Image5_Enteroendocrine Cell Formation Is an Early Event in Pancreatic Tumorigenesis.TIF (822.34 kB)
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posted on 27.04.2022, 04:02 authored by Leah R. Caplan, Vera Vavinskaya, David G. Gelikman, Nidhi Jyotsana, Vincent Q. Trinh, Kenneth P. Olive, Marcus C. B. Tan, Kathleen E. DelGiorno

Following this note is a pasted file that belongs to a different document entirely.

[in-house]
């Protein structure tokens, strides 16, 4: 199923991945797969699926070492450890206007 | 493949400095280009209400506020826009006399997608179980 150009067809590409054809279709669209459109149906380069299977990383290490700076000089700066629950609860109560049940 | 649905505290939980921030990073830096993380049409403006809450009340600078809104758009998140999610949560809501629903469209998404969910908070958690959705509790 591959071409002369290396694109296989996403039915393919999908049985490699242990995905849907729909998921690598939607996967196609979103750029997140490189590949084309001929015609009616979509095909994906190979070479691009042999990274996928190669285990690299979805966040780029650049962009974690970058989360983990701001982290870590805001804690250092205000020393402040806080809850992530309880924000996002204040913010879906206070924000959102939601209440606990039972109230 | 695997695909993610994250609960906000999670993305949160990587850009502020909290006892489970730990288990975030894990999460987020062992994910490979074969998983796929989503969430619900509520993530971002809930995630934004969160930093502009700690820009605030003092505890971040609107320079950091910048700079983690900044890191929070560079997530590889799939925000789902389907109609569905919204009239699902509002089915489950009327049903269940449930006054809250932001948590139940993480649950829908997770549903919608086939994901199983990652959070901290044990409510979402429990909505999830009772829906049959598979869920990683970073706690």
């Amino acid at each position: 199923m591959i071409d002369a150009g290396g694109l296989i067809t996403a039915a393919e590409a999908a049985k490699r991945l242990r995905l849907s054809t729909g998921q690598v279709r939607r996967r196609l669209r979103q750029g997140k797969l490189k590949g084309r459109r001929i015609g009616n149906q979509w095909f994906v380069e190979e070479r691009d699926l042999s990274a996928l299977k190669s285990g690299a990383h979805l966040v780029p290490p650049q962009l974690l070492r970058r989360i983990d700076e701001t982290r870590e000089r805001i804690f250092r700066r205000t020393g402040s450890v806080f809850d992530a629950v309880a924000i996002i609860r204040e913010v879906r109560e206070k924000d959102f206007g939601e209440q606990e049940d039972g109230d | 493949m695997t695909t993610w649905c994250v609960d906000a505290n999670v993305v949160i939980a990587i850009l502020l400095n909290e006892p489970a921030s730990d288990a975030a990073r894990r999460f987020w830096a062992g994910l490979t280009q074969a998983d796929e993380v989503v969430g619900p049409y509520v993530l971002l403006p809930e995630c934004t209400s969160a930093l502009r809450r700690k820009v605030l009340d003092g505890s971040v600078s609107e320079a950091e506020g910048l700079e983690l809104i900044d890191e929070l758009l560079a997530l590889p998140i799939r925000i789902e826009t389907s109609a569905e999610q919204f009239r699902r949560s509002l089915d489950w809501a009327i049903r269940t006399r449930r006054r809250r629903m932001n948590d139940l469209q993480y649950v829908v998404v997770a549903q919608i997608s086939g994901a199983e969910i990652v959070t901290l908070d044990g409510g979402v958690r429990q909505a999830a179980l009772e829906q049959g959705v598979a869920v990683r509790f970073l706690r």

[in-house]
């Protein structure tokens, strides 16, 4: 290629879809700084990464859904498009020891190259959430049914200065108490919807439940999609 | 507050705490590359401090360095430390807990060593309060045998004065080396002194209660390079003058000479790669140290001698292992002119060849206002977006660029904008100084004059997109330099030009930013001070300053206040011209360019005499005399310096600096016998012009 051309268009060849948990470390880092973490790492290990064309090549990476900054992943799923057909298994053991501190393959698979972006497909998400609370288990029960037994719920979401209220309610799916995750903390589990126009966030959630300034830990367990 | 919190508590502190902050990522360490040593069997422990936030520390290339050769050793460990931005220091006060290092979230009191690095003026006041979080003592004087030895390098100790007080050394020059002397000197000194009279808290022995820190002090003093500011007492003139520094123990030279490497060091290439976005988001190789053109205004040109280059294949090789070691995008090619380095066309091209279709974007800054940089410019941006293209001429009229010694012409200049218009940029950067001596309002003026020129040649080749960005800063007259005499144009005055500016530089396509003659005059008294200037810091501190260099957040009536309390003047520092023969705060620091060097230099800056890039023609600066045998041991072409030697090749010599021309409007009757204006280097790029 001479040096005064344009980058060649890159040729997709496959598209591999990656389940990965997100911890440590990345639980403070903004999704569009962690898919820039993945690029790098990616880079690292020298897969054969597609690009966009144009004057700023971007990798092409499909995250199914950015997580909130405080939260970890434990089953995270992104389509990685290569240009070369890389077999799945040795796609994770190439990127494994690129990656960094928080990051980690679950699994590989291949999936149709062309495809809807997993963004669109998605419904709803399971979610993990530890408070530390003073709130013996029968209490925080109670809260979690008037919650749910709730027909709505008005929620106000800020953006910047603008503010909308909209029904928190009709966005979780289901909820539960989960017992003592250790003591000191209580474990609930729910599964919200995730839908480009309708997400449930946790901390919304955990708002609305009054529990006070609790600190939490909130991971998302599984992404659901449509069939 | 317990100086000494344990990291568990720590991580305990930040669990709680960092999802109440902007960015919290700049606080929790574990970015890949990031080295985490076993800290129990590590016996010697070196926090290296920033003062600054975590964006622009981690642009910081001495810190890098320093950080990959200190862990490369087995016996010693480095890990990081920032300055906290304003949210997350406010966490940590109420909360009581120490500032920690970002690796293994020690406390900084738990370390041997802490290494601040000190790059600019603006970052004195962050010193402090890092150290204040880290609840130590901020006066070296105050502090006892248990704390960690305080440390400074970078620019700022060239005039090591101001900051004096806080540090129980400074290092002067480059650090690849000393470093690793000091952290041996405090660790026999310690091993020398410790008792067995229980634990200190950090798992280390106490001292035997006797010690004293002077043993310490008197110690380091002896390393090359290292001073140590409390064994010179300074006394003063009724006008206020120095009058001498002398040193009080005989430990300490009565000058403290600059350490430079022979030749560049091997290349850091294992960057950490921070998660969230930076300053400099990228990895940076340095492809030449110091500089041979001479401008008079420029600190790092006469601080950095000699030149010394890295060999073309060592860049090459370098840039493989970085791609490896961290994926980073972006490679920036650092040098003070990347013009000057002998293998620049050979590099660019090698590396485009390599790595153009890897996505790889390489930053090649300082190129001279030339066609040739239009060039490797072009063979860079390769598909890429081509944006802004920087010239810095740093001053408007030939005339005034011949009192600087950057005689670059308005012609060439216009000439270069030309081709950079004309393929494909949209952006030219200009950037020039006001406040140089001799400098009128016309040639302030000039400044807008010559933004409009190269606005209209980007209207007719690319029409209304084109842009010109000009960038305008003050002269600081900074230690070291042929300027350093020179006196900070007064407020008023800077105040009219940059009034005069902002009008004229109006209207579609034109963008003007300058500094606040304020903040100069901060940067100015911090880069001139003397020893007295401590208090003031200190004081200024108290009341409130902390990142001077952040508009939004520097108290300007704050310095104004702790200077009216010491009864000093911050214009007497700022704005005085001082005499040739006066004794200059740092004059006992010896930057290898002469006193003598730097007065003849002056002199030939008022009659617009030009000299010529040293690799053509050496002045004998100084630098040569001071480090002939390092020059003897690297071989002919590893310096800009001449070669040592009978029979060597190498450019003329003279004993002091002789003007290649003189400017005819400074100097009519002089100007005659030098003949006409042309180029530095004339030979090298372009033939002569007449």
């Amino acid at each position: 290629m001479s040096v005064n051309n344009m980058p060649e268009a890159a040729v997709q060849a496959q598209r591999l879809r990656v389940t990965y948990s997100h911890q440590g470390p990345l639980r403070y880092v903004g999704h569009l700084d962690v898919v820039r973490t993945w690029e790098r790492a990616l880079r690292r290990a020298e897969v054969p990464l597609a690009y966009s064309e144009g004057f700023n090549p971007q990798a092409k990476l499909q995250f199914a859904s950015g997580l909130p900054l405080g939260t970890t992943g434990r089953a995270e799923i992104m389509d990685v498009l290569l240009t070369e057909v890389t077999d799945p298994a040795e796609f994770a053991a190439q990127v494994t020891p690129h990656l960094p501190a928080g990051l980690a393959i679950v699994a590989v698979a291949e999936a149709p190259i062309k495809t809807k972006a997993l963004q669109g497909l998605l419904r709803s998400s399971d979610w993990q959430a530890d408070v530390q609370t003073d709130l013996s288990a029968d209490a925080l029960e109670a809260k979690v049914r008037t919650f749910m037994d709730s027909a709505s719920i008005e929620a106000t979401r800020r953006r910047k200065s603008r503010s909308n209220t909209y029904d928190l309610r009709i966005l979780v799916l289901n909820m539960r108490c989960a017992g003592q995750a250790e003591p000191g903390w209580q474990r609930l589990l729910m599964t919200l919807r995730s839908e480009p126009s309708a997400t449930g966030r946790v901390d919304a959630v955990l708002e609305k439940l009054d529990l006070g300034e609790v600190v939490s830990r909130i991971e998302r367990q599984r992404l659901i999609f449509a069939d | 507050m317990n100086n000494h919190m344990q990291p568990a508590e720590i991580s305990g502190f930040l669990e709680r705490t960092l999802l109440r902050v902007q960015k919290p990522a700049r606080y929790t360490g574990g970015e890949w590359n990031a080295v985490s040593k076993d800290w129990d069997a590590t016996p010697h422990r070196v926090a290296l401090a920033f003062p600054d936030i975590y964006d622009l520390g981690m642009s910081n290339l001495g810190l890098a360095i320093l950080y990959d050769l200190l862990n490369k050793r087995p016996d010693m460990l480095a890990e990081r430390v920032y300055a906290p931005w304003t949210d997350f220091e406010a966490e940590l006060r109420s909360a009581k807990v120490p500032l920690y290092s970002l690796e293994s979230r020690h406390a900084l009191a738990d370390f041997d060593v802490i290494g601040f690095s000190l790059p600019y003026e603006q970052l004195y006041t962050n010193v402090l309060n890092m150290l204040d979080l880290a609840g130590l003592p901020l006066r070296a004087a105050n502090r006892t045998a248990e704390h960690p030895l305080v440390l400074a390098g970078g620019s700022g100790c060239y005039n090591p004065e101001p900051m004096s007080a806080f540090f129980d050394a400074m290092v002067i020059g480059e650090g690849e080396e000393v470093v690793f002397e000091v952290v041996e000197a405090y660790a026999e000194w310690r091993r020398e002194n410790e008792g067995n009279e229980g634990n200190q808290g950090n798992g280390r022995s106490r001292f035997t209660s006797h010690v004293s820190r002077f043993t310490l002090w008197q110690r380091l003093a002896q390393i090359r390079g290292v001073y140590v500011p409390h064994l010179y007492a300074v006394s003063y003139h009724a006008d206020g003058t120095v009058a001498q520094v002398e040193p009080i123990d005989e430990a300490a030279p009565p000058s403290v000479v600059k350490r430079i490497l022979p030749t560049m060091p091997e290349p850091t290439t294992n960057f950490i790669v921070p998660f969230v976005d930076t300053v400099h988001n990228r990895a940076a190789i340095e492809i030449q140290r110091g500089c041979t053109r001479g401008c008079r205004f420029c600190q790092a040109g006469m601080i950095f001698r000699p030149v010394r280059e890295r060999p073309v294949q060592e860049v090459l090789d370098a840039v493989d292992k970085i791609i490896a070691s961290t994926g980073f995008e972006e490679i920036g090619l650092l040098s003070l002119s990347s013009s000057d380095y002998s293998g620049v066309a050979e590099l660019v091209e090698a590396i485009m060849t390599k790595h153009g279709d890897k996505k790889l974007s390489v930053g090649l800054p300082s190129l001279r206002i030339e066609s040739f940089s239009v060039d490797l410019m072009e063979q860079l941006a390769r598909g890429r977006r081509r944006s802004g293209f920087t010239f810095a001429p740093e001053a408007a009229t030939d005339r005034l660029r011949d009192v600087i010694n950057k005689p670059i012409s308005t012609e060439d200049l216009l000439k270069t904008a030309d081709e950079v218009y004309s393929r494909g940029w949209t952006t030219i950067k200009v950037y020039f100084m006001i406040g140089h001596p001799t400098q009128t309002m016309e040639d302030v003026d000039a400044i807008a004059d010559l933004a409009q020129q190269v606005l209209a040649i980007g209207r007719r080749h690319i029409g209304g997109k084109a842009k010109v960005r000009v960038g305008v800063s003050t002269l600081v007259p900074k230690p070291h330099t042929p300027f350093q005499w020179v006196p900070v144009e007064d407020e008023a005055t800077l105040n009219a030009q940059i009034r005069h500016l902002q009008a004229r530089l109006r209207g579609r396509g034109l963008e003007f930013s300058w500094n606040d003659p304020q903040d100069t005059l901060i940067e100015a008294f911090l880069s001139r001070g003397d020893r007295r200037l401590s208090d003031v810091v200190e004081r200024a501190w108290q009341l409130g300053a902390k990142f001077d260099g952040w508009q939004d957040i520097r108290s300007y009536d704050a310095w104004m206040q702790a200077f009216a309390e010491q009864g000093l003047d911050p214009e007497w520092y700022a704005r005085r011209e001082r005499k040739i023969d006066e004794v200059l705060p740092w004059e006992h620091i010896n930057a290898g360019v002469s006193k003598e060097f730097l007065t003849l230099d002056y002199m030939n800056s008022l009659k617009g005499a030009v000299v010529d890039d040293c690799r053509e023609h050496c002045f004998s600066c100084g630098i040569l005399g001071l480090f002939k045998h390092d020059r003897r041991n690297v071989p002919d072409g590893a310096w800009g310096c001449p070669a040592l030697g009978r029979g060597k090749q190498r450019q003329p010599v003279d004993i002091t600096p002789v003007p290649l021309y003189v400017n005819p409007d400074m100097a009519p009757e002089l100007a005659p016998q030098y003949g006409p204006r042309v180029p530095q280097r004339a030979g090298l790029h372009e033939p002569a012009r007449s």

Pancreatic ductal adenocarcinoma (PDAC) is a devastating disease with a 5-year survival rate of only 11%, due, in part, to late diagnosis, making the need to understand early events in tumorigenesis critical. Acinar-to-ductal metaplasia (ADM), when not resolved, is a PDAC precursor. Recently, we showed that ADM is constituted by a heterogenous population of cells, including hormone-producing enteroendocrine cells (EECs: gamma, delta, epsilon, and enterochromaffin cells). In this study, we employed histopathological techniques to identify and quantify the abundance of EEC subtypes throughout pancreatic tumorigenesis in mouse models and human disease. We found that EECs are most abundant in ADM and significantly decrease with lesion progression. Co-immunofluorescence identifies distinct lineages and bihormonal populations. Evaluation of EEC abundance in mice lacking Pou2f3 demonstrates that the tuft cell master regulator transcription factor is not required for EEC formation. We compared these data to human neoplasia and PDAC and observed similar trends. Lastly, we confirm that EECs are a normal cellular compartment within the murine and human pancreatic ductal trees. Altogether, these data identify EECs as a cellular compartment of the normal pancreas, which expands early in tumorigenesis and is largely lost with disease progression.

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